And based on their interaction, I think he came to Jesus because he had realized that he wasn’t really as self-sufficient as he wanted to believe. He hadn’t “grown out” of his need and vulnerability.

You see, when Jesus alluded to Moses “lifting up” the serpent in the wilderness, Nicodemus – a religious expert – would have known what Jesus was talking about. He was referencing the story from Numbers 21 in which the Israelites in the wilderness were being plagued by deadly snakes. The people recognized their helplessness and they cried out to God for deliverance… and in response God instructed Moses to make a bronze serpent and to raise it up on a pole. Whenever someone was bitten, they were to look at the serpent and they would be healed.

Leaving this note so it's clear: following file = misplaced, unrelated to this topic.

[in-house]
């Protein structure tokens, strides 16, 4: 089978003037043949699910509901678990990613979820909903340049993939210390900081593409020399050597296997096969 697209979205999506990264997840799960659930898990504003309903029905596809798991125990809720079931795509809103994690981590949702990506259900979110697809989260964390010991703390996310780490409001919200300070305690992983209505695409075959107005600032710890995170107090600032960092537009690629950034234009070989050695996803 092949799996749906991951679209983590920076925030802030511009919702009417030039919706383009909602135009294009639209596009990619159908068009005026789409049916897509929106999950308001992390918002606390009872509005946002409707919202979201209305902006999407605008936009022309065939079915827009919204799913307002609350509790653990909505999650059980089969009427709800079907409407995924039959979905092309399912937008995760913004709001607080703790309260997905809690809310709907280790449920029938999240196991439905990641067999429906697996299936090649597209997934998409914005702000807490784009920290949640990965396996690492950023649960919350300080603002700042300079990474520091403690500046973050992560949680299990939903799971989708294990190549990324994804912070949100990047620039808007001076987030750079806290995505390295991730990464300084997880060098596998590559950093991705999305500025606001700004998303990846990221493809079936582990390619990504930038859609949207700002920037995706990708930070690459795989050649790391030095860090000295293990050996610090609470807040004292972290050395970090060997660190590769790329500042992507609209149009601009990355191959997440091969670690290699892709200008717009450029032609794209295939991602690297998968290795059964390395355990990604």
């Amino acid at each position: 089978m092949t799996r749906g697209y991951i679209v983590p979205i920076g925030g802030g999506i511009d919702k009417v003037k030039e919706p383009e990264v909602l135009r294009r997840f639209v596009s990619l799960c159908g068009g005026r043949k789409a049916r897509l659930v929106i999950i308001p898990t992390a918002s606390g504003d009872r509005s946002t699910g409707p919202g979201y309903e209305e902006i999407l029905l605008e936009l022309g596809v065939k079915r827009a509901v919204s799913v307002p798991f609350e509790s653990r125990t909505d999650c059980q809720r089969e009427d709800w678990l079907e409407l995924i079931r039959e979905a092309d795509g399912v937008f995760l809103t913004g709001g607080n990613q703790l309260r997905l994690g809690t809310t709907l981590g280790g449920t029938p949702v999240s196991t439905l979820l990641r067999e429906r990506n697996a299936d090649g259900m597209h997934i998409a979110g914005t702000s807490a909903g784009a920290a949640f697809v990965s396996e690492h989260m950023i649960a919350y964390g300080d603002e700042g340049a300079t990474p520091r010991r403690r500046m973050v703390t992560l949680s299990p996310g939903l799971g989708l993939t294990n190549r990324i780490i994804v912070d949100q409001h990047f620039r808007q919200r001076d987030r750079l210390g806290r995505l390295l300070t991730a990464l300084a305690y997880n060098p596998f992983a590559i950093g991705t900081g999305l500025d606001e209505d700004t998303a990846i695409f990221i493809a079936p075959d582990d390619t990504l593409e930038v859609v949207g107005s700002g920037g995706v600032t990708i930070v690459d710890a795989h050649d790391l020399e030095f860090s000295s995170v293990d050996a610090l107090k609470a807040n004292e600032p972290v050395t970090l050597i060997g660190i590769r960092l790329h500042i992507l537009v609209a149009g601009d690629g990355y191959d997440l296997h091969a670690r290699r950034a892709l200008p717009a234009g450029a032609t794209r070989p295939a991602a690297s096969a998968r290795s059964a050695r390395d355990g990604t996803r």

God’s response to the people’s cry was to use the image of the very thing that reinforced their weakness and fear as the means of their salvation.

In the same way, Jesus knew that he would be lifted up on the cross – an image of human vulnerability, a shocking spectacle of the way that this broken world can hurt us, can violently rob us of the security – the old life – that we THINK is so valuable. And God uses that image of weakness and fear to save us – to demonstrate the lengths to which God will go to convince us we are loved. To show us that, actually, we CAN risk being born anew, without fear. Because despite all the painful lessons life has taught us, we can trust God.

All of that profound meaning is packed into Jesus’ 7-verse monologue that we heard proclaimed a few minutes ago. But if you didn’t get all that, don’t worry. Nicodemus didn’t either.